Joseph Mallord William Turner, British, 1775 - 1851, Rotterdam Ferry-Boat, 1833, oil on canvas, Ailsa Mellon Bruce Collection, 1970.17.135

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We seem to stand on or over the water looking across a glittering canal lined with long, low boats and sailboats at an ivory colored church in the distance to our right in this horizontal landscape painting. The horizon line comes about a third of the way up the composition and wispy white clouds sweep across the brilliant azure blue sky above. A row of buildings comes into view lining the canal to our right, with a terracotta colored building followed by a creamy white building beyond, both angled towards the church. The church has a high dome rising beyond the temple-like front with columns and a triangular pediment. A tall bell tower rises to the left of the church. The low boats, gondolas, to our left are packed with people while a few gondolas floating in the center of the canal appear occupied only by their gondoliers standing and holding their poles. Painted in tones of ivory and apricot, the sails of boats behind the gondolas to our left billow in the breeze while the sails of vessels docked to our right are furled. The structures, boats, and people cast shimmering reflections on the glass-like water of the canal. Rows of boats and buildings lining the canal extend seemingly indefinitely into the deep distance to our left.

At the “especial suggestion” of a British textile manufacturer, Turner devised this Venetian cityscape as a symbolic salute to commerce. Gondolas carry cargoes of fine fabrics and exotic spices. On the right is the Dogana, or Customs House, topped by a statue of Fortune, which Turner greatly enlarged in size. Moreover, the Church of San Giorgio Maggiore has been pushed very far back in space, making the Grand Canal seem much wider than it really is.

These theatrical exaggerations and the precise, linear drafting of the architecture owe much to Canaletto, an eighteenth-century Venetian painter whose art glorified his city. At the 1834 Royal Academy show, critics gave enraptured praise to the scene’s radiant, sparkling waters. The next year, another commission from the same patron resulted in its moonlit companion piece, Keelmen Heaving in Coals by Moonlight.

Joseph Mallord William Turner, British, 1775 - 1851, Venice: The Dogana and San Giorgio Maggiore, 1834, oil on canvas, Widener Collection, 1942.9.85

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We seem to hover over a flaxen-colored, yellow-gray body of water lined with ships to our left and right, which are silhouetted against a moonlit, cloud-veiled sky, which fills the top two-thirds of this horizontal landscape painting. The moon hangs to our left of center in the sky, its light reflecting on the clouds in a bright, hourglass shape to create a tunnel-like effect. The sea below turns from a golden, gray color close to us to pale blue along the horizon. To our left, one ship with gray sails is cut off by the edge of the canvas and another, also with gray sails, is situated farther away from us. A small, dark rowboat with two passengers moves between them. Light from the windows in buildings along the distant horizon to our left reflect in the water, and another building, a factory, spouts white flame from its chimney. More dark ships line the waterway to our right, their spiky masts black against the sky. Three flames, one orange between two pale yellow fires, flare in the darkness in front of the ship closest to us. The forms of men shoveling coal, crates, and barges are dark silhouettes against the firelight and smoke. More rowboats float among the boats in the distance. Near the lower right corner of the canvas, a broad, flat fragment of wood, perhaps a piece of a wreckage, floats close to us. The hot orange and black on the right side of the painting contrasts with the silvery grey, light blue, and white that fills much of the rest of the composition. The painting was created with thick, blended brushstrokes throughout, giving the scene a hazy look. The texture of some of the brushstrokes is especially noticeable, as where the moon casts white light onto the water and in the clouds. The artist signed a buoy floating to our left with his initials, “JMWT.”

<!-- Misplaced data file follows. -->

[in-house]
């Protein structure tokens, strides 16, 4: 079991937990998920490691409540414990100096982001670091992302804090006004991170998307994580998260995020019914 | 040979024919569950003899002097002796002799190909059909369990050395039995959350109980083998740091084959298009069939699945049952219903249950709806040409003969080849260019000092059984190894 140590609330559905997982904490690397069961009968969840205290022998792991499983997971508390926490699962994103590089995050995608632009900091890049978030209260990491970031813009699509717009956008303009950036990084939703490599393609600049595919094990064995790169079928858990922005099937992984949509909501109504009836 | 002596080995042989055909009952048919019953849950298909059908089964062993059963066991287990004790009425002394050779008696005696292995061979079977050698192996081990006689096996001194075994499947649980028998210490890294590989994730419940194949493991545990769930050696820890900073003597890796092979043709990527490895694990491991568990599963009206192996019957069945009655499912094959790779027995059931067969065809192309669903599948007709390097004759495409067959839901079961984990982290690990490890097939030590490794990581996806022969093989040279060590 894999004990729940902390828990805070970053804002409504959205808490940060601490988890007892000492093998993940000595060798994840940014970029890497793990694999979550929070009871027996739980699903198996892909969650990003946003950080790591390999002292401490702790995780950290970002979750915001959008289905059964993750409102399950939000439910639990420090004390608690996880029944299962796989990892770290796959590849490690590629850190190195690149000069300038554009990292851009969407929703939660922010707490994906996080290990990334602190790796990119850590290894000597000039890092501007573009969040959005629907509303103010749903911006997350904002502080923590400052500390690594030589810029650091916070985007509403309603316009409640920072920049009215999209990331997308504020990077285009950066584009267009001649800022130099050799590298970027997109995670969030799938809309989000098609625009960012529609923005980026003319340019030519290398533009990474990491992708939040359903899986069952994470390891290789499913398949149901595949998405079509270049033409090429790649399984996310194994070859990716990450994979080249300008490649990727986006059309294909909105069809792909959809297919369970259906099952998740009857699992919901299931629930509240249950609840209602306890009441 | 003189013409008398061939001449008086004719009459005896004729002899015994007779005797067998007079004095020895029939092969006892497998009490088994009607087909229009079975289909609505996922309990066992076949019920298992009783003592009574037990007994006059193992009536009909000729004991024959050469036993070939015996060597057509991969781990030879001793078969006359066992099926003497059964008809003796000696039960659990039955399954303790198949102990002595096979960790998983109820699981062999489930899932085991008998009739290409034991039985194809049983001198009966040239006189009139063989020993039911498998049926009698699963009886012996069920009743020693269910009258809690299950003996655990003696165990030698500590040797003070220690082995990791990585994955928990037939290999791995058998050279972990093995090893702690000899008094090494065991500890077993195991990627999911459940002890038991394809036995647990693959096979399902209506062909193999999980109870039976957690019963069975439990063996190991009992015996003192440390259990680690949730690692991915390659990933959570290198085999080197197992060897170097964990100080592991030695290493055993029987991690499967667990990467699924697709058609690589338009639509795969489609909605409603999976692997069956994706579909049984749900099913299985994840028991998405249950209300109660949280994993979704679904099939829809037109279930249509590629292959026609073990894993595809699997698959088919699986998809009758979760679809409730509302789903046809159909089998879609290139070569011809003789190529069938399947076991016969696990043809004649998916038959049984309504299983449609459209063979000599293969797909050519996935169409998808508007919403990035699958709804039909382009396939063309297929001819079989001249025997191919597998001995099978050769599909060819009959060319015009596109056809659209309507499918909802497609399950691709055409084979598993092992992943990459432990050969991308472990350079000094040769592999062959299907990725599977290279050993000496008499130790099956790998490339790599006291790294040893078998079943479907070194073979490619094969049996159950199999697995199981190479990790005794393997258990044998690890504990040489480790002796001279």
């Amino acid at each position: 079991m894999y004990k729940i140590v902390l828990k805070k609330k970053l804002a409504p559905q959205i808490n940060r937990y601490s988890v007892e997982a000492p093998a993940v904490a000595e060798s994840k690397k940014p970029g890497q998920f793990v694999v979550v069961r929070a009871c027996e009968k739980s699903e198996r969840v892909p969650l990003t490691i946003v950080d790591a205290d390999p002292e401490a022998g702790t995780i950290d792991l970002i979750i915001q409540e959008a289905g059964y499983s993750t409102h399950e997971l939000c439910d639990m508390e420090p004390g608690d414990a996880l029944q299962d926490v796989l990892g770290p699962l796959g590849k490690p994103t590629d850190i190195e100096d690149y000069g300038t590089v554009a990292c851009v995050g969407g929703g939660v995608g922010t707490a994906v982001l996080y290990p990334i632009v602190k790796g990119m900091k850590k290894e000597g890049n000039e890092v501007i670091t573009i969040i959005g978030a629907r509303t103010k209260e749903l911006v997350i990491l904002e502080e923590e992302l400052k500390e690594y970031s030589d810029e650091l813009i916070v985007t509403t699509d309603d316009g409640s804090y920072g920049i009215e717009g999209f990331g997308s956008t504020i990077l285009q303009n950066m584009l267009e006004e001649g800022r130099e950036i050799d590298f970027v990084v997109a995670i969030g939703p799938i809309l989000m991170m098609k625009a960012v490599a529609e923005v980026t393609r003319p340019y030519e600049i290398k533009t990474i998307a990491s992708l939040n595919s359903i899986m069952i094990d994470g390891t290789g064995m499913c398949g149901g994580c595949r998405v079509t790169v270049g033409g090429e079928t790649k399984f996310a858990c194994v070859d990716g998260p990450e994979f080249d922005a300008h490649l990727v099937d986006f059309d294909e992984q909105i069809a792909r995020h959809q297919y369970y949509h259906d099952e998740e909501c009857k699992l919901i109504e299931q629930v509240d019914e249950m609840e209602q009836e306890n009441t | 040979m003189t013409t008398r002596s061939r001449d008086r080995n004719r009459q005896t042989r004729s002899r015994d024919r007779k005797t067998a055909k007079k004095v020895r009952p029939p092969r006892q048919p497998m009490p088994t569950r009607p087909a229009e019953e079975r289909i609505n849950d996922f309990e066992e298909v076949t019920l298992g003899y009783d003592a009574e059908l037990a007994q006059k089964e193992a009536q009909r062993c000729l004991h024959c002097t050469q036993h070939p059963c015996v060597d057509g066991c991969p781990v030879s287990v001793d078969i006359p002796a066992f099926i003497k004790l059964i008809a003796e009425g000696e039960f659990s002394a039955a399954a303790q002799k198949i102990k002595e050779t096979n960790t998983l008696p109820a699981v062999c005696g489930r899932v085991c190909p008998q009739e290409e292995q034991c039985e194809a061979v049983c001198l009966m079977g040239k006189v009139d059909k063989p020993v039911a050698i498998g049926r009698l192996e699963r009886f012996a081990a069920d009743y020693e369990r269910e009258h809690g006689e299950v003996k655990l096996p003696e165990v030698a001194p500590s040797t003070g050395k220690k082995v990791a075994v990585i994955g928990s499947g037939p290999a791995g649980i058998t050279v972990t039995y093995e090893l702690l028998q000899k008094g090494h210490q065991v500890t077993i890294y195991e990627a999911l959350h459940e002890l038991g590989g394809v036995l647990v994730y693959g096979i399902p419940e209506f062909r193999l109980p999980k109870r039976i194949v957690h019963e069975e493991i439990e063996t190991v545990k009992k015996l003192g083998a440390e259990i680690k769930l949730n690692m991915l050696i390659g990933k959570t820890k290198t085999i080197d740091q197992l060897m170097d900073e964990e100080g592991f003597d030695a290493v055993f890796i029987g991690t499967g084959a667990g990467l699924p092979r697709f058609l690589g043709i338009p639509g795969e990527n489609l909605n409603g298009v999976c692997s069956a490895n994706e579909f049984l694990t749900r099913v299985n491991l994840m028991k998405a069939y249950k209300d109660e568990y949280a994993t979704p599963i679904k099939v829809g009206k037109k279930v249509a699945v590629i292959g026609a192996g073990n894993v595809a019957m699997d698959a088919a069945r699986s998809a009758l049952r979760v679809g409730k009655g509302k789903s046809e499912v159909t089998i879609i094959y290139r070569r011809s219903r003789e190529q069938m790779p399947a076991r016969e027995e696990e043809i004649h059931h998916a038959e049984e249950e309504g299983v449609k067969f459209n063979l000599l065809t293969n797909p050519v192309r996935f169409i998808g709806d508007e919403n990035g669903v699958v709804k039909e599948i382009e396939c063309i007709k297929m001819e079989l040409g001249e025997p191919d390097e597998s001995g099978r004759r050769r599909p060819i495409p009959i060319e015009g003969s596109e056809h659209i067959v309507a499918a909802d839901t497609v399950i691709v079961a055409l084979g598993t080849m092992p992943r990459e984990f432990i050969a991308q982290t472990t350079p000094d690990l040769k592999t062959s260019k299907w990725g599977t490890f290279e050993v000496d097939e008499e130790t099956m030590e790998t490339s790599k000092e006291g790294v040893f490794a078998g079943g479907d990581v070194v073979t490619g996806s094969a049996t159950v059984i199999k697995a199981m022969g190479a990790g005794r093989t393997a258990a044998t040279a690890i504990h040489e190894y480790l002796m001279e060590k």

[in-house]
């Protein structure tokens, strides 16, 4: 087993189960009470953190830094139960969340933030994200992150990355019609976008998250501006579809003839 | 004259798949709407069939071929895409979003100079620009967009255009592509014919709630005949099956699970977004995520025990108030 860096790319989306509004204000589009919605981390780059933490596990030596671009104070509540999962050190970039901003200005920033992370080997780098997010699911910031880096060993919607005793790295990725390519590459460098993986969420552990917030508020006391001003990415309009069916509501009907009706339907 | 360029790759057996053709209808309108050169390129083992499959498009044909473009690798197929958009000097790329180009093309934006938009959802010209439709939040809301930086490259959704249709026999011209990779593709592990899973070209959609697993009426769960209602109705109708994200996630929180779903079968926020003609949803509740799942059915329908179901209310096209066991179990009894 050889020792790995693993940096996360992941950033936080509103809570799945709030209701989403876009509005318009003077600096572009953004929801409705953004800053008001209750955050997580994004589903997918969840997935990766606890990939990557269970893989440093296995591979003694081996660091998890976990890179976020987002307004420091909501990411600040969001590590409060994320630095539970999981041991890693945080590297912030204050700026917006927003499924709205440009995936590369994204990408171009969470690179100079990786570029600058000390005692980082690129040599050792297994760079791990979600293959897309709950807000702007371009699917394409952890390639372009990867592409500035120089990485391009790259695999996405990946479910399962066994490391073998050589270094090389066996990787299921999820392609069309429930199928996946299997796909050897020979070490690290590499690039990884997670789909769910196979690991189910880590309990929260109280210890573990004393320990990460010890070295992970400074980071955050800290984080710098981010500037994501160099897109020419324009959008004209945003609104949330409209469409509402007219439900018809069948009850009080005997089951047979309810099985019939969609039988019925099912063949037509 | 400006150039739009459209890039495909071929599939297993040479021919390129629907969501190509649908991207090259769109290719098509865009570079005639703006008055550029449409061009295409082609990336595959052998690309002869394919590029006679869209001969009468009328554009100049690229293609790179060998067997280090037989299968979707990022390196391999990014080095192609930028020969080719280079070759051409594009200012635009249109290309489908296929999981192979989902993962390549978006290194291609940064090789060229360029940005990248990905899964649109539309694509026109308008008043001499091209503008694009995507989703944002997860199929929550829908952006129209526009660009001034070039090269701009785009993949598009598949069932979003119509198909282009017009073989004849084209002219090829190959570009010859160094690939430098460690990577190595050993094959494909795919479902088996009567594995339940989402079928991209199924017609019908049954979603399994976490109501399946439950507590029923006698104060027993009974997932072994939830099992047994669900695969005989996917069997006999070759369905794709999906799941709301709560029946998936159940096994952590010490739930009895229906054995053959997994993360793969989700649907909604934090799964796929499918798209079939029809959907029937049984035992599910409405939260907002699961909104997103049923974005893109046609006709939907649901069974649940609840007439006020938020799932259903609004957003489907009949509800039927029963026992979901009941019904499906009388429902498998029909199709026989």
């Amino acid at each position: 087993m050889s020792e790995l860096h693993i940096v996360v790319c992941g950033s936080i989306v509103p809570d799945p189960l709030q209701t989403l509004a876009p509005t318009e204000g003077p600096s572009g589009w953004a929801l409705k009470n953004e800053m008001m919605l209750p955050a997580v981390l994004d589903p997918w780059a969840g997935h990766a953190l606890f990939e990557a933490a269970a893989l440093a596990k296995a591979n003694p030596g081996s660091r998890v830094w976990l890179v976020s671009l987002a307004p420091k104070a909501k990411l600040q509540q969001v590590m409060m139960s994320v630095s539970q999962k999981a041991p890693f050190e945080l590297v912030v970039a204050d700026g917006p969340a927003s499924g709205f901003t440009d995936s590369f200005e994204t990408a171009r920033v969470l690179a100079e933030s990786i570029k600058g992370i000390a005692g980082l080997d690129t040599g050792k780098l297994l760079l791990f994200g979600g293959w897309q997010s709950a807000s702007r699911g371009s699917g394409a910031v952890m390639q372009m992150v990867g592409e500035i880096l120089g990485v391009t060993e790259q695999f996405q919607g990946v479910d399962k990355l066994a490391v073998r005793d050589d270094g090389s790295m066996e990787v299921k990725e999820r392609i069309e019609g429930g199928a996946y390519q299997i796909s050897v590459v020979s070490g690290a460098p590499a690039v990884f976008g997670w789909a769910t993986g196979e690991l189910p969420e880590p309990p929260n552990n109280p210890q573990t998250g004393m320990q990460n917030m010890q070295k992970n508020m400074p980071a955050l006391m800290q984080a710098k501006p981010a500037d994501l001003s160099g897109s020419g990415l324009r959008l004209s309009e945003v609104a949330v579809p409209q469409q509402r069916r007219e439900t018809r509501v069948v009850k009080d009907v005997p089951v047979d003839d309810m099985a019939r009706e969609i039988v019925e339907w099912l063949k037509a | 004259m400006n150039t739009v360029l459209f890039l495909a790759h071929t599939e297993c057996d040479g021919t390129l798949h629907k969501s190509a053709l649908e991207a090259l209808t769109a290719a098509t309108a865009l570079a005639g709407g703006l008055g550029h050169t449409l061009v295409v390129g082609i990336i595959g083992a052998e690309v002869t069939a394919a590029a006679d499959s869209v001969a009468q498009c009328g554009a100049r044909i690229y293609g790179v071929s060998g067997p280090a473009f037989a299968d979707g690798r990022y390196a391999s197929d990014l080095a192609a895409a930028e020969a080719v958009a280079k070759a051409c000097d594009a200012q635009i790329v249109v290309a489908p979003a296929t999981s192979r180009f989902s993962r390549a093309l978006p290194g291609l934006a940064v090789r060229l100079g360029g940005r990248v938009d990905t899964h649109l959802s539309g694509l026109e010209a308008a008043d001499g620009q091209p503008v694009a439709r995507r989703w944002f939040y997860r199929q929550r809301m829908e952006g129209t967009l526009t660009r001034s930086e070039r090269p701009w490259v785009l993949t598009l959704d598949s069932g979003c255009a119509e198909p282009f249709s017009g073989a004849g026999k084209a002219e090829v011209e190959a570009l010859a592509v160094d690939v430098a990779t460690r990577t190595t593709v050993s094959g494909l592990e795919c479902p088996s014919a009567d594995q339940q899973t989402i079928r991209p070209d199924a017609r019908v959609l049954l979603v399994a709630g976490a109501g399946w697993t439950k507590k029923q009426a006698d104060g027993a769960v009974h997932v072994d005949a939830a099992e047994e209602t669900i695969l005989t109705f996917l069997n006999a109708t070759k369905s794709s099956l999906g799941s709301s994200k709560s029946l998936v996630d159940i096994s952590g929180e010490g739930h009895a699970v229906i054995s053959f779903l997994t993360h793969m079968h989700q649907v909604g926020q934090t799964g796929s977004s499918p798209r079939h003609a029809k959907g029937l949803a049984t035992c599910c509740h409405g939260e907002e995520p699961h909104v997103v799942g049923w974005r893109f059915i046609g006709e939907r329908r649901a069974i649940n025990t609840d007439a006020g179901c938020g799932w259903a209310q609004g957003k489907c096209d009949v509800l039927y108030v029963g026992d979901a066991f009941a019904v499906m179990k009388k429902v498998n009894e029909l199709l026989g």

On England’s River Tyne, near the mining city of Newcastle, stevedores called keelmen transfer coal from barges, or keels, to oceangoing vessels. The harsh glare of the workmen’s torches contrasts with the funnel of creamy light emanating from the moon. Critical opinion about Turner’s unusual nocturne was divided. One reviewer observed: “It represents neither night nor day, and yet the general effect is very agreeable and surprising.’

Commissioned as a pendant to Venice: The Dogana and San Giorgio Maggiore and shown at the Royal Academy in 1835, this canvas creates a total counterpoint in mood and meaning. The Venetian scene is far away in the Mediterranean Sea, concerns luxury goods, and glows with warm daylight. This North Sea view—a familiar sight to the British public—reveals sooty, modern industry chilled by the colors of a winter’s night.